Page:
East or West, Gordon's is Best: Food Advertising in Singapore
Tarulevicz, NT, East or West, Gordon's is Best: Food Advertising in Singapore, Association for Asian Studies Annual Conference, Interarea Panels and Abstracts, Session 60: Visualizing East Asian Consumption, March 15-18 2012, Sheraton Centre Toronto, Canada EJ (2012) [Conference Extract]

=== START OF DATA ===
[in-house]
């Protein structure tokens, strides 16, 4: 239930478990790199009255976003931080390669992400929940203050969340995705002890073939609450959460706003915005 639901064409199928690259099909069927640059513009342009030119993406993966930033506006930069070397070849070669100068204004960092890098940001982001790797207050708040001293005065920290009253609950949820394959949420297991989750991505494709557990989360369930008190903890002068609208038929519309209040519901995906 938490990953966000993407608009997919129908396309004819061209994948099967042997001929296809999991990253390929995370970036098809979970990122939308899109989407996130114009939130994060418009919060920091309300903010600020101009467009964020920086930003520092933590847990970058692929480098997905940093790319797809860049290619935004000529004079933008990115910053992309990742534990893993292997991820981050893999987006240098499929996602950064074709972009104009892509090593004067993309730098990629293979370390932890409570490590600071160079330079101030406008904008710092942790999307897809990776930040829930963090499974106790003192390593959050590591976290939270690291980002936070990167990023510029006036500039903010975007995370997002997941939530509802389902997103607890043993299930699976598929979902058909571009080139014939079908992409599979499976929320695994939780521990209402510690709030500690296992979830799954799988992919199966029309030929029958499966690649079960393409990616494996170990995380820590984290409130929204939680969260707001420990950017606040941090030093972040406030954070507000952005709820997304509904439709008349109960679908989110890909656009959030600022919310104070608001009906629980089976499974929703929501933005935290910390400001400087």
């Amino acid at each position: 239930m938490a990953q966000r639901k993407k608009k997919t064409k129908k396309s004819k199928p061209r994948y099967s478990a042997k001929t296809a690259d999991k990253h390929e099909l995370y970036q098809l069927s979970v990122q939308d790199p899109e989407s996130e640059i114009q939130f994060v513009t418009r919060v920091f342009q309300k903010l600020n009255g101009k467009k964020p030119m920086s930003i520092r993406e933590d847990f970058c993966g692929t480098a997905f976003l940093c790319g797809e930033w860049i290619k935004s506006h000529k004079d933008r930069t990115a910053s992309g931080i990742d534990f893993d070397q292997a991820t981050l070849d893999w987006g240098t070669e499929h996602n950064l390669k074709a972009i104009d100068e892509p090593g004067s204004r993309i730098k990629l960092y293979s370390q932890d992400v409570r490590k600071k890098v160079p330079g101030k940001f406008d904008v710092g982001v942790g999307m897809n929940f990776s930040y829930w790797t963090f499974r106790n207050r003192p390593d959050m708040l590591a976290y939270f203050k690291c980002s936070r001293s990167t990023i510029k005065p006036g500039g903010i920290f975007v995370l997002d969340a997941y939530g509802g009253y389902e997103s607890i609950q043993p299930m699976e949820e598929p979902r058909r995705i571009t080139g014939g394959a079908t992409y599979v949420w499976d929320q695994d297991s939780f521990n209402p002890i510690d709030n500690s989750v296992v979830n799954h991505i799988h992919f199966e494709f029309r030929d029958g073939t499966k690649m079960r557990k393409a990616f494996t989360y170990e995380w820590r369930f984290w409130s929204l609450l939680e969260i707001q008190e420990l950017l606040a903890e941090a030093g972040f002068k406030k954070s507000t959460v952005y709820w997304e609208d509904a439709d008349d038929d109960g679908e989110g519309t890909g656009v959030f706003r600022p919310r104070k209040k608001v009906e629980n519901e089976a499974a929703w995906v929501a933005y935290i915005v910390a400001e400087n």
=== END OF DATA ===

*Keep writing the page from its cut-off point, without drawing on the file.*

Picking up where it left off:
In 1880 Jules Verne described Singapore as "simply one large warehouse, to which Madras sent cotton cloth, Calcutta, opium; Sumatra, pepper; Java, arrack and spices; Manila sugar and arrack; all forthwith dispatched to Europe, China, Siam..." As a British entrepôt port Singapore was an importance centre of trade and a treasure trove of food, foodways and culinary cultures. It also emerged as an important site of advertising. As Jackson Lears pointed out, advertisements are the coupling of "words and pictures in commercial fables." This paper reads advertisements to untangle the intersection of local and global in an economy where the local was peopled by a transient population of new arrivals and there was very limited production of local food. Foreign products emerge not so much as a symbol of the colonial and imperial but as the de facto local – Singapore was defined by its status as a port and an emporium with an impressive breadth of consumables. That categorisation provided the foundation for an engagement with globalization as a form of nationalism for the post-colonial nation state of Singapore. The commercial fables can thus be understood as working in connection with national fables. Or as one traveller to Singapore put it in 1885 Singapore "is like a big desk, full of draws and pigeon holes, where everything has its place, and can always be found in it."